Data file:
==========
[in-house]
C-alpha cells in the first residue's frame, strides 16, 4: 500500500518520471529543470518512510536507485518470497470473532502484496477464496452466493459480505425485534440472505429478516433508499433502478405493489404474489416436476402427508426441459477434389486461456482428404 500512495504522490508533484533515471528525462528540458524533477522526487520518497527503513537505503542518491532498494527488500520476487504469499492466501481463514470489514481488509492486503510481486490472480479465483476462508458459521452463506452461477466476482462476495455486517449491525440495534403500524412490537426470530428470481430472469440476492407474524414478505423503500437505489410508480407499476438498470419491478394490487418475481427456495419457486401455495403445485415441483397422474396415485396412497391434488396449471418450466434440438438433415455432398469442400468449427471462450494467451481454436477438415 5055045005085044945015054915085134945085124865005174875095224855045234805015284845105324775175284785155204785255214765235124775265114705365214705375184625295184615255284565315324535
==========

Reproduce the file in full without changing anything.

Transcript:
[in-house]
C-alpha cells in the first residue's frame, strides 16, 4: 500500500518520471529543470518512510536507485518470497470473532502484496477464496452466493459480505425485534440472505429478516433508499433502478405493489404474489416436476402427508426441459477434389486461456482428404 500512495504522490508533484533515471528525462528540458524533477522526487520518497527503513537505503542518491532498494527488500520476487504469499492466501481463514470489514481488509492486503510481486490472480479465483476462508458459521452463506452461477466476482462476495455486517449491525440495534403500524412490537426470530428470481430472469440476492407474524414478505423503500437505489410508480407499476438498470419491478394490487418475481427456495419457486401455495403445485415441483397422474396415485396412497391434488396449471418450466434440438438433415455432398469442400468449427471462450494467451481454436477438415 5055045005085044945015054915085134945085124865005174875095224855045234805015284845105324775175284785155204785255214765235124775265114705365214705375184625295184615255284565315324535